This means the continuous analog signal is being converted into a set of bits (either 0 or 1, so a set of discrete values), which represent the behavior of the signal in any given portion of time.
For more on this, look up PDM, or pulse density modulation.

2. this set of values, which are effectively variations in the output voltage of the converter, pass through an amplifying device that is basically turned on when there's a 1 and turned off when there's a 0.
This way, the resulting output is a smoothed waveform that, considering the switching speed, is pretty similar to a continuous waveform, but it still has a problem that has to be fixed by stage 3.

3. the amplified output signal is fed to a low pass filter so that the very swift changes in amplitude caused by the fact that you're working with 1bit signals at veeery high switching frequency (or, more simply, since you have to move at very high speeds you need something to smooth out the "spikes" caused by the bits) don't result in extremely high frequency content, which would not be reproducible by speakers.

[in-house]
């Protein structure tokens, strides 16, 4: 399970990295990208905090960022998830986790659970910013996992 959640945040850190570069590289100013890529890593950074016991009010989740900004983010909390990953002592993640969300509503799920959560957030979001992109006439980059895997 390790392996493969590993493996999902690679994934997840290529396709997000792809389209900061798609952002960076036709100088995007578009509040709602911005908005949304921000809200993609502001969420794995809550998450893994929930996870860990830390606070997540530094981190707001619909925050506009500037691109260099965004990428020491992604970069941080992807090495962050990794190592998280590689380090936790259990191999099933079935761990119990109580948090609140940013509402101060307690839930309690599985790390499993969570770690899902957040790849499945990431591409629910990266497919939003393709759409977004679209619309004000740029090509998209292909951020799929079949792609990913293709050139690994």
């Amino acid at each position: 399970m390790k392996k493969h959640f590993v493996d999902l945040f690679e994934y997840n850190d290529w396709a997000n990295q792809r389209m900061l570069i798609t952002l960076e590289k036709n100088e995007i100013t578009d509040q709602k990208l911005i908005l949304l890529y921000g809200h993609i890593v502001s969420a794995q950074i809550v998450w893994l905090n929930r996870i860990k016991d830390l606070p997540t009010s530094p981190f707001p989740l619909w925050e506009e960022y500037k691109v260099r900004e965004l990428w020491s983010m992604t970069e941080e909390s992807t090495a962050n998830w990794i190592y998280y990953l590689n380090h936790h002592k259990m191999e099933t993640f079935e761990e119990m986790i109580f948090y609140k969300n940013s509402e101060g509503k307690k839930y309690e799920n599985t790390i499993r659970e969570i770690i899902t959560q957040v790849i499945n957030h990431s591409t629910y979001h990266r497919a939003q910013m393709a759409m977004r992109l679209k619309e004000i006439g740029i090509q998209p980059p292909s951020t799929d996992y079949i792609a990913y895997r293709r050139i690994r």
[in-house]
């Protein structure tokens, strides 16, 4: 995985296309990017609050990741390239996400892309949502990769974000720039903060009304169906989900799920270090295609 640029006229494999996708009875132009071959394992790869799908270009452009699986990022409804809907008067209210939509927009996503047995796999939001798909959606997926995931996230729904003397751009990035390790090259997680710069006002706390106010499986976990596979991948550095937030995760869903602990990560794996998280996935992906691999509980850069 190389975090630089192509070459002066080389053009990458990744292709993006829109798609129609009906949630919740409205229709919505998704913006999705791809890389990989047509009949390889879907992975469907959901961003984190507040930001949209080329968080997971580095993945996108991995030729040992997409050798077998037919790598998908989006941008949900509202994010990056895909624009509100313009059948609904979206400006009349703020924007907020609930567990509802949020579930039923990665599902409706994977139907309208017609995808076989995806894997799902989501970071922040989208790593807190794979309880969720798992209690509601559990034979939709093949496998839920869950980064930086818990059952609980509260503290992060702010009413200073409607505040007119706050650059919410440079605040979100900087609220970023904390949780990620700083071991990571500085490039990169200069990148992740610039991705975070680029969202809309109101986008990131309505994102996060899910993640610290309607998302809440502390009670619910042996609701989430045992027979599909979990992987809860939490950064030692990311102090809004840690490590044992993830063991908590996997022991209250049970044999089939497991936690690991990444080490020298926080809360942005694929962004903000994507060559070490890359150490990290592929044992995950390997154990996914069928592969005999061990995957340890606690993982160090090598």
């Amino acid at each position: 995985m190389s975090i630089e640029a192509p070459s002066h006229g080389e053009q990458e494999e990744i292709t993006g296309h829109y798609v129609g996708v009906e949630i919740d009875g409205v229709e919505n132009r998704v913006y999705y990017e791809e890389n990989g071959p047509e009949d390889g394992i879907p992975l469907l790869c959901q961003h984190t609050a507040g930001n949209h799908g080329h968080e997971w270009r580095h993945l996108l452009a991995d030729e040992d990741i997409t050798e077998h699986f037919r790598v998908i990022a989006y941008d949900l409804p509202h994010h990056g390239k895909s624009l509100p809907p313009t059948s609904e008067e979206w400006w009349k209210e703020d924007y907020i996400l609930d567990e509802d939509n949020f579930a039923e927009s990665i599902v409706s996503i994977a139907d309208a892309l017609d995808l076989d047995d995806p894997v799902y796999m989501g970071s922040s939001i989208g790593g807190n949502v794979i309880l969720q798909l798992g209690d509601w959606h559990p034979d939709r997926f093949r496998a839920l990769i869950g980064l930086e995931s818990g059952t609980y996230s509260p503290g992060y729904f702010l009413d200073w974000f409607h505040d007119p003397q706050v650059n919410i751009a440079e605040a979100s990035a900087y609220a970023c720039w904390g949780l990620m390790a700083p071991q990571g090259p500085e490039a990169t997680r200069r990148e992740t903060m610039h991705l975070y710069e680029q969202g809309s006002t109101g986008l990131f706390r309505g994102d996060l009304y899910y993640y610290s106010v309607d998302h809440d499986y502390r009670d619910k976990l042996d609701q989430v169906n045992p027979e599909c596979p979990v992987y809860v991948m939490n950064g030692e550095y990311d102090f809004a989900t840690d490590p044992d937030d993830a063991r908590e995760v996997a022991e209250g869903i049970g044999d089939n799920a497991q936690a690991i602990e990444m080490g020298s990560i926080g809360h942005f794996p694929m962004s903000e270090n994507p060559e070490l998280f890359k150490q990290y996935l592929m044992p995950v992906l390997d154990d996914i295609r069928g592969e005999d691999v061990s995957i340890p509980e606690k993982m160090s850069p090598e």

Now, wikipedia's article about class D amps has a section arguing that class D amps aren't digital because the part that actually amplifies the signal is analog, tho a class D amplifier need a signal to be converted to 1bit to be able to amplify it, and that's why if you ask me these are digital amps.

You too may argue that a class D amp isn't a "digital amp" using the same argument as wikipedia, but then again you don't call "digital to analog converters" only analog converters just because they have output sections that output analog audio, nor you call digital cameras analog cameras because they only have one element that converts light into digital signals while all the rest is done by optic elements.
Quote by dspellman
Yeah, we've run into that as well. There's a place alongside the freeway down in San Juan Capistrano that's essentially a big roadhouse with what amount to picnic tables radiating from the stage. There are big arrays on either side of a largish (wide) relatively shallow stage, some subs (don't remember where those are located). There are some speakers in the ceiling about halfway back (I have no idea what they actually do).
The easiest solution to this is to use monitor speakers placed to the foremost part of the stage and pointed towards the band and run the guitar through them as well if ya ask me.

The result is often so much better it might be wort it to get a couple of active speakers or more just for that purpose.
Name's Luca.

Quote by OliOsbourne
I don't know anything about this topic, but I just clicked on this thread because of your username :O
Quote by Cajundaddy
Clue: amplifiers amplify so don't turn it on if you need quiet.
Quote by chrismendiola
I guess spambots are now capable of reading minds.